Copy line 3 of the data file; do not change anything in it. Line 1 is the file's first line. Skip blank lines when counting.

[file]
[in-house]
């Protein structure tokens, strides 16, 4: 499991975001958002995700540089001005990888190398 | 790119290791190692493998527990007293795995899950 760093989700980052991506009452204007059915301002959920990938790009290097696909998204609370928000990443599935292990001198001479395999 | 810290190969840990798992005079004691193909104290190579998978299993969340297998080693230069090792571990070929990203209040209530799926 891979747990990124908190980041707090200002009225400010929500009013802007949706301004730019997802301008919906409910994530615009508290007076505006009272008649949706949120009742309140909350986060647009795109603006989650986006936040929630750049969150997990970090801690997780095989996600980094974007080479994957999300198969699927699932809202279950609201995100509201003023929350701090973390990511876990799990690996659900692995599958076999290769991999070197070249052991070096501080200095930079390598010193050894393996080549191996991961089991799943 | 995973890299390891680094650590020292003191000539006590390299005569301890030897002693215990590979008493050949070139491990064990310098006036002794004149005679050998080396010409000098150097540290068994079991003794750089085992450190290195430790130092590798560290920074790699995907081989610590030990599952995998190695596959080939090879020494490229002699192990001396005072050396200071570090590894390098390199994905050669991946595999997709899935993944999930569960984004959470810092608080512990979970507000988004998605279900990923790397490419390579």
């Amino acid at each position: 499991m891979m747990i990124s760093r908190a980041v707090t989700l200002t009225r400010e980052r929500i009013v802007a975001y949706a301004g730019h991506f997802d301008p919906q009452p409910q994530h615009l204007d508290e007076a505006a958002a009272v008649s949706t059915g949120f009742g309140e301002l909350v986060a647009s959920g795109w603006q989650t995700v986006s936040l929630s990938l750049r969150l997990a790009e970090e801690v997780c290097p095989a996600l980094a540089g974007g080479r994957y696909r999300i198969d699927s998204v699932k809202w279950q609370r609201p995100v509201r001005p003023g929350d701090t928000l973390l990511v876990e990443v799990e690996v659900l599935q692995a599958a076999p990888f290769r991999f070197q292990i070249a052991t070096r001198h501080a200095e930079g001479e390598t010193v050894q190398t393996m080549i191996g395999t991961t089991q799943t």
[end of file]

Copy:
């Amino acid at each position: 499991m891979m747990i990124s760093r908190a980041v707090t989700l200002t009225r400010e980052r929500i009013v802007a975001y949706a301004g730019h991506f997802d301008p919906q009452p409910q994530h615009l204007d508290e007076a505006a958002a009272v008649s949706t059915g949120f009742g309140e301002l909350v986060a647009s959920g795109w603006q989650t995700v986006s936040l929630s990938l750049r969150l997990a790009e970090e801690v997780c290097p095989a996600l980094a540089g974007g080479r994957y696909r999300i198969d699927s998204v699932k809202w279950q609370r609201p995100v509201r001005p003023g929350d701090t928000l973390l990511v876990e990443v799990e690996v659900l599935q692995a599958a076999p990888f290769r991999f070197q292990i070249a052991t070096r001198h501080a200095e930079g001479e390598t010193v050894q190398t393996m080549i191996g395999t991961t089991q799943t």